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Increases in Executive Pay Following Privatization

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  • Catherine D. Wolfram

Abstract

The average chief executive at one of Britain's twelve regional electricity distribution companies experienced nearly a threefold salary increase in the two years following the industry privatization in 1990. It is hard to account for the tremendous pay raises with conventional explanations for executive compensation rates. They are not attributable to increases in managerial talent, because privatization brought virtually no changes in personnel at the top rank. In addition, the salary increases did not coincide with dramatic changes in firm scale, and cross-firm differences in the raises are uncorrelated with stock-market returns and other measures of firm performance. By contrast, salary increases are highly correlated with firms' potential profits (as measured by the administratively assigned price cap). The findings presented here thus provide new perspectives on the determinants of executive compensation. Copyright (c) 1998 Massachusetts Institute of Technology.

Suggested Citation

  • Catherine D. Wolfram, 1998. "Increases in Executive Pay Following Privatization," Journal of Economics & Management Strategy, Wiley Blackwell, vol. 7(3), pages 327-361, September.
  • Handle: RePEc:bla:jemstr:v:7:y:1998:i:3:p:327-361
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    Cited by:

    1. Alex Bryson & John Forth & Minghai Zhou, 2014. "Same or Different? The CEO Labour Market in China's Public Listed Companies," Economic Journal, Royal Economic Society, vol. 124(574), pages 90-108, February.
    2. Lea, Stephen E.G. & Webley, Paul, 2005. "In search of the economic self," Journal of Behavioral and Experimental Economics (formerly The Journal of Socio-Economics), Elsevier, vol. 34(5), pages 585-604, October.
    3. Natalia Pimenta Monteiro, 2010. "Using propensity matching estimators to evaluate the impact of privatization on wages," Applied Economics, Taylor & Francis Journals, vol. 42(10), pages 1293-1313.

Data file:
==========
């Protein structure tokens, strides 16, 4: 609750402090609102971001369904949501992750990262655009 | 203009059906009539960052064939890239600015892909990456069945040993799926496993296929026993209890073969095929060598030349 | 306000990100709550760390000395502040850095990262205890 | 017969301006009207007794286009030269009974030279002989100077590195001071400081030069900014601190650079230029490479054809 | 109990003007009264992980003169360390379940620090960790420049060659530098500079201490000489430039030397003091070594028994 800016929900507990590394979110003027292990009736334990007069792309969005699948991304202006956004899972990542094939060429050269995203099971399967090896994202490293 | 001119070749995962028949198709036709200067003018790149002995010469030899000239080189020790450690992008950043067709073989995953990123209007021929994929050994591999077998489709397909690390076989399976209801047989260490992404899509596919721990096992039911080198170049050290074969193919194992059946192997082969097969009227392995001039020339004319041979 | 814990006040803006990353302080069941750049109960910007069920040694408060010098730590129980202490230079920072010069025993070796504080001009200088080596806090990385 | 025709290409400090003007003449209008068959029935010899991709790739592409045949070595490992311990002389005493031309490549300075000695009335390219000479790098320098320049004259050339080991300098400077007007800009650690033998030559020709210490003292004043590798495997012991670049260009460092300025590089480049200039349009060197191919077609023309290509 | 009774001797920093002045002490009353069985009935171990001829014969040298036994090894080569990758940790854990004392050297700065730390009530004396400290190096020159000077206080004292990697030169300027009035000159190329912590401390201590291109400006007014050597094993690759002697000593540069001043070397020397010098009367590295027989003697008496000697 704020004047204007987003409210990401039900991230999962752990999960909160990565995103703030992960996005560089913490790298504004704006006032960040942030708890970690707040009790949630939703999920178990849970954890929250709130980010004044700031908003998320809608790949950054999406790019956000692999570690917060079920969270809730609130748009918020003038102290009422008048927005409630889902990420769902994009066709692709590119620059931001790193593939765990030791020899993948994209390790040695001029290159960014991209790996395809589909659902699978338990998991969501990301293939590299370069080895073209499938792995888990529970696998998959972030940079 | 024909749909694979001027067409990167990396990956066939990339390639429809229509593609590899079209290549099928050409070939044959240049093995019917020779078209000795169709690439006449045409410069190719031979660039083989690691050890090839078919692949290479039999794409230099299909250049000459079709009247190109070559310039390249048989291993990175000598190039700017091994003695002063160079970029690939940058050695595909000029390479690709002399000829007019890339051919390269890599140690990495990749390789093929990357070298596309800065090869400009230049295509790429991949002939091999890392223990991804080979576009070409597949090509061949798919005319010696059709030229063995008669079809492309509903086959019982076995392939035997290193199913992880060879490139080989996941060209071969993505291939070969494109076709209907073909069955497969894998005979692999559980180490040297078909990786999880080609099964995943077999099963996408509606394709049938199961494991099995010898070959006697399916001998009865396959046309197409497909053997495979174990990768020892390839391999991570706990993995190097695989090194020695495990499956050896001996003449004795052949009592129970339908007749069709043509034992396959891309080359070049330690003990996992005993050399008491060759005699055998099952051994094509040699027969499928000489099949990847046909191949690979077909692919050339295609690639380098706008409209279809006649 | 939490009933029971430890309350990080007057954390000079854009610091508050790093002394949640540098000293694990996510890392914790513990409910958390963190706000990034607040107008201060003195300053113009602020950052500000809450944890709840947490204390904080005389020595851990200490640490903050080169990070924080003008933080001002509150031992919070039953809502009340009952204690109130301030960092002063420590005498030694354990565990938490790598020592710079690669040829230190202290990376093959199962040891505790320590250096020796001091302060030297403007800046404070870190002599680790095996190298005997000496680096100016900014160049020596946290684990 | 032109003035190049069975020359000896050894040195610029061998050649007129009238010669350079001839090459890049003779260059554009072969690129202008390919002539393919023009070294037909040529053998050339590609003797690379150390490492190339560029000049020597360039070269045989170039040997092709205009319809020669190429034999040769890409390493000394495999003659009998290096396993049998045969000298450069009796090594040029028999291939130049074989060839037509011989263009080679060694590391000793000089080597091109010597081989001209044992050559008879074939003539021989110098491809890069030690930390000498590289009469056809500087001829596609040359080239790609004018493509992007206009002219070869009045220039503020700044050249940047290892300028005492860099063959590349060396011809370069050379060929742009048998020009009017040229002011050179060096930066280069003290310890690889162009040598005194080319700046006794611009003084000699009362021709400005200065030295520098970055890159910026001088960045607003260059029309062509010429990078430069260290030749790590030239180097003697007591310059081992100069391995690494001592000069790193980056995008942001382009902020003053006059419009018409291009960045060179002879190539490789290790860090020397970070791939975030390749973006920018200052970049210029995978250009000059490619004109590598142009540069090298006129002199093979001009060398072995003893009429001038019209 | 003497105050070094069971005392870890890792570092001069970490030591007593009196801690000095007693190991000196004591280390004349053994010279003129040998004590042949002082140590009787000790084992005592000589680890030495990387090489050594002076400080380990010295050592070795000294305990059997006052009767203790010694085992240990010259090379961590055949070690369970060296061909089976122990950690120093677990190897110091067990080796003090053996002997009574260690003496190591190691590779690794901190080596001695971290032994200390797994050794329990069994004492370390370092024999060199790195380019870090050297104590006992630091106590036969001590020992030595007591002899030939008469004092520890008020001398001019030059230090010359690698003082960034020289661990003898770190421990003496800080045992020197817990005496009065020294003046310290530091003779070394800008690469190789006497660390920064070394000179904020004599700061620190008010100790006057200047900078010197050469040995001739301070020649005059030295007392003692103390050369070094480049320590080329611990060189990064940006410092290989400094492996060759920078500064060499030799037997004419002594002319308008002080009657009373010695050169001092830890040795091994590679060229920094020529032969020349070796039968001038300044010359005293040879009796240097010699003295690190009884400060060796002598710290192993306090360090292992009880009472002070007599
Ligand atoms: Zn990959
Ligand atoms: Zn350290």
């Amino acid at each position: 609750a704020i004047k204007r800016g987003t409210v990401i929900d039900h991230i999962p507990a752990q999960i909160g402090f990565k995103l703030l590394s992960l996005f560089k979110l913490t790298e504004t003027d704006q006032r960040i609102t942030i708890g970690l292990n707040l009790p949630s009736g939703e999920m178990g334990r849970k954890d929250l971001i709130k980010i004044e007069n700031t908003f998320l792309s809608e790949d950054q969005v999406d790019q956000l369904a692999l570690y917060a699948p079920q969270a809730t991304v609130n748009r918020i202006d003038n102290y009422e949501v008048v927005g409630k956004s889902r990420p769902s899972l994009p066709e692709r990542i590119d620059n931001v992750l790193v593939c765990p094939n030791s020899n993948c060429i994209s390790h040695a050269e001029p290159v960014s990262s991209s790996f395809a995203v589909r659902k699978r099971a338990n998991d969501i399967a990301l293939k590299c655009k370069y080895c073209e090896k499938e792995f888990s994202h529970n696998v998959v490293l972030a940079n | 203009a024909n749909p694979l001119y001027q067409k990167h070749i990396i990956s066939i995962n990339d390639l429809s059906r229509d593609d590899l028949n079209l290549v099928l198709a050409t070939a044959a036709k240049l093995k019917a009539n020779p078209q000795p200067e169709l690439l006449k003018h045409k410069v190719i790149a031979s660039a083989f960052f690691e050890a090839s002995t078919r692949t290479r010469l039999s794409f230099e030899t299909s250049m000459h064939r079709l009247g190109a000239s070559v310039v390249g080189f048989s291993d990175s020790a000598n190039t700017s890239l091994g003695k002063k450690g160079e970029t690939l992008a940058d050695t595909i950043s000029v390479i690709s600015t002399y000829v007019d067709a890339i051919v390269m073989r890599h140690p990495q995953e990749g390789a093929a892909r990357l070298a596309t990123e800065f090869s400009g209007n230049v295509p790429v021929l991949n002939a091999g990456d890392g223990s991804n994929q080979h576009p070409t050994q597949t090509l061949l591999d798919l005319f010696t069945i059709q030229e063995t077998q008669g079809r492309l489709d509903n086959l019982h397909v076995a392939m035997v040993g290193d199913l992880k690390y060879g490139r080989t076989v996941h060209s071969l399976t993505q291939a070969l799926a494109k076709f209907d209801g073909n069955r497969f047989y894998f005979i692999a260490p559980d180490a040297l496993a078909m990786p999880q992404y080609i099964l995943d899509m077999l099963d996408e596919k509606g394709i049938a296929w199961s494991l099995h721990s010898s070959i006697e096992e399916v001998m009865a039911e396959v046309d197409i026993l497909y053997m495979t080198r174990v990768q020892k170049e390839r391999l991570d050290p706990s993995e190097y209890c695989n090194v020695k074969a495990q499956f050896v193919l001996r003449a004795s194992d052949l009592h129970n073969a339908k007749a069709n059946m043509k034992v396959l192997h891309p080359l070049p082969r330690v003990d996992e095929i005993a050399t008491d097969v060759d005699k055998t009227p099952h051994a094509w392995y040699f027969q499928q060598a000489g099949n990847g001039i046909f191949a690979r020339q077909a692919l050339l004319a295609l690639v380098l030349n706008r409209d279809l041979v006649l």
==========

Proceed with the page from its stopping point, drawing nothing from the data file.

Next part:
4. Jeffry M. Netter & William L. Megginson, 2001. "From State to Market: A Survey of Empirical Studies on Privatization," Journal of Economic Literature, American Economic Association, vol. 39(2), pages 321-389, June.
    5. Firth, Michael & Fung, Peter M.Y. & Rui, Oliver M., 2007. "How ownership and corporate governance influence chief executive pay in China's listed firms," Journal of Business Research, Elsevier, vol. 60(7), pages 776-785, July.
    6. NZ Institute for the Study of Competition and Regulation Inc, 1999. "The Privatisation of New Zealand Rail," Treasury Working Paper Series 99/10, New Zealand Treasury.
    7. Evans, Lewis, 1998. "The Critical Importance of Information: Incentive Regulation and its Application in Electricity," Working Paper Series 3935, Victoria University of Wellington, The New Zealand Institute for the Study of Competition and Regulation.
    8. repec:dau:papers:123456789/3860 is not listed on IDEAS
    9. The New Zealand Institute for the Study of Competition and Regulation Inc., 1999. "The Privatization of New Zealand Rail Part 2: Quantitative Cost Benefit Analysis," Working Paper Series 3925, Victoria University of Wellington, The New Zealand Institute for the Study of Competition and Regulation.
    10. Amihai Glazer & Hideki Konishi, "undated". "Why High-level Executives Earn Less in the Government Than in the Private Sector," Working Papers 1713, Waseda University, Faculty of Political Science and Economics.
    11. Nancy L. Rose & Catherine Wolfram, 2000. "Regulating Executive Pay: Using the Tax Code to Influence CEO Compensation," NBER Working Papers 7842, National Bureau of Economic Research, Inc.
    12. Monteiro, Natalia Pimenta, 2003. "The Impact of Privatisation on Wages: Evidence from the Portugese Banking Industry," Royal Economic Society Annual Conference 2003 156, Royal Economic Society.
    13. Gloria Cuevas-Rodriguez & Jaime Guerrero-Villegas & Ramón Valle-Cabrera, 2014. "Privatization effects on corporate governance, strategy and compensation systems," Working Papers 14.03, Universidad Pablo de Olavide, Department of Business Organization and Marketing (former Department of Business Administration).
    14. Debande, Olivier & Friebel, Guido, 2004. "A positive theory of give-away privatization," International Journal of Industrial Organization, Elsevier, vol. 22(8-9), pages 1309-1325, November.

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